There are a wide range of Vulnerability scanning tools each having their own particular advantage.  For example, tools like gnit (by glitch available from that provides a perl based output that provides a lot of NT based detail.  Many automated vulnerability scanners cannot pass through well-configured firewalls, though this only precludes inexperienced attackers. Figure 9 shows how gnit dumps the users and groups from a host.

Figure 9 :  Product of Gnit vulnerability scan

Other vulnerability scanners include the SAINT (from that provides a raft of vulnerabilities to detect – SAINT is associated with the Common Vulnerabilities and Exposures database from Mitre (  For particular targets there are particular flavours of vulnerability scanner, for example for web presence, there is a Windows based CGI / web server scanner known as the Simpson’s CGI Scanner which allows use of your own CGI database, but rapidly checks for vulnerabilities that can be exploited.

At this level of information gathering, the only serious methods of prevention are firewalls with rules that exclude the passing of particular information (e.g. outgoing ICMP traffic) and intrusion detection systems (IDS)(both host based and network) that have up to date attack signatures, since vulnerability scanning invariably precedes attack.  Vulnerability scanning is generally seen as an attack by IDS – hence there are rules to alert and potentially close certain services when these sorts of scans are detected.  Experienced attackers generally do not use automated vulnerability scanners for this very reason but rely on their knowledge of network services and known vulnerabilities in software and hardware.

Once the attacker has successfully isolated an attack route through the target network, utilising a detected vulnerability (either from observation or from the products of the automated tools) the attack on the organisation can begin.

6. Conclusion

There are a host of ways that a motivated attacker could gather enough information to compromise an organisation’s information enterprise mainly using freely available corporate information.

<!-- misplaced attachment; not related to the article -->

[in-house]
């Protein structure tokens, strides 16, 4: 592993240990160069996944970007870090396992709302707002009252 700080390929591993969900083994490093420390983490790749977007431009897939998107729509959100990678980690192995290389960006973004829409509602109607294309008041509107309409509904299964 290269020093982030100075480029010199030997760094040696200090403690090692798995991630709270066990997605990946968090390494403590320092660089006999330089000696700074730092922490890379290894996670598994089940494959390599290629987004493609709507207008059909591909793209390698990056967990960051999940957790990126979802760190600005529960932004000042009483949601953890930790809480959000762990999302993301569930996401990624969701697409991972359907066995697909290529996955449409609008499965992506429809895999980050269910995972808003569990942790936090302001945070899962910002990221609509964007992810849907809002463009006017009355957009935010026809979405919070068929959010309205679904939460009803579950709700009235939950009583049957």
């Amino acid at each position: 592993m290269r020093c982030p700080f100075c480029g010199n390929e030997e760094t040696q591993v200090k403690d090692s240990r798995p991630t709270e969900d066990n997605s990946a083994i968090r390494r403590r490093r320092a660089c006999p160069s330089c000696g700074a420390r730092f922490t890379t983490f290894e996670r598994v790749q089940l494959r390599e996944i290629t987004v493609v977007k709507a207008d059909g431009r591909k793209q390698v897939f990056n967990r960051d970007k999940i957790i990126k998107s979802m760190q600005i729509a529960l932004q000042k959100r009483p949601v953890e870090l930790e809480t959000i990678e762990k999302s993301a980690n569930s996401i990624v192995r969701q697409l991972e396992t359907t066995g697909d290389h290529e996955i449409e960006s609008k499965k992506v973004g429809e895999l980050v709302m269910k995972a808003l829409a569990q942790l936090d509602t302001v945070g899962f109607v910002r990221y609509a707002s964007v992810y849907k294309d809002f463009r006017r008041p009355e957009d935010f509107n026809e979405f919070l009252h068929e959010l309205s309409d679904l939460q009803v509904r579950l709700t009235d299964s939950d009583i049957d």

All the latest information security devices and skills are abused to some degree with relation to a combination of lack of security understanding by decision makers and the financial budget that can be afforded. 

Firewalls and intrusion detection systems (IDS) are often seen as panaceas, once installed “fire and forget” type applications, with the marketing hype still buzzing “Now that we have these we must be safe as houses!”  Firewalls and IDS need constant monitoring, weekly (sometimes daily!) updates and a reasonable amount of in-house security knowledge to understand what is actually happening. 

Penetration testing is also abused since it appears to be taking on an information security certification position – which it unfortunately is not. Penetration testing exercises the security implementation in response to a sample of known vulnerabilities at a specific time.

By assessing risk exposure and creating sound information provision strategy an organisation can limit the means by which an attacker gathers organisational and technical information.

This paper has shown ways and means of managing information security from strategic direction to technical services to provide a coherent and pan-organisational information provision strategy.

[1] Developed from guidelines and studies by the Inter-liaison group on risk assessment (ILGRA) within the UK government.

[2] Reference Fred Cohen’s Information Security Threat Database at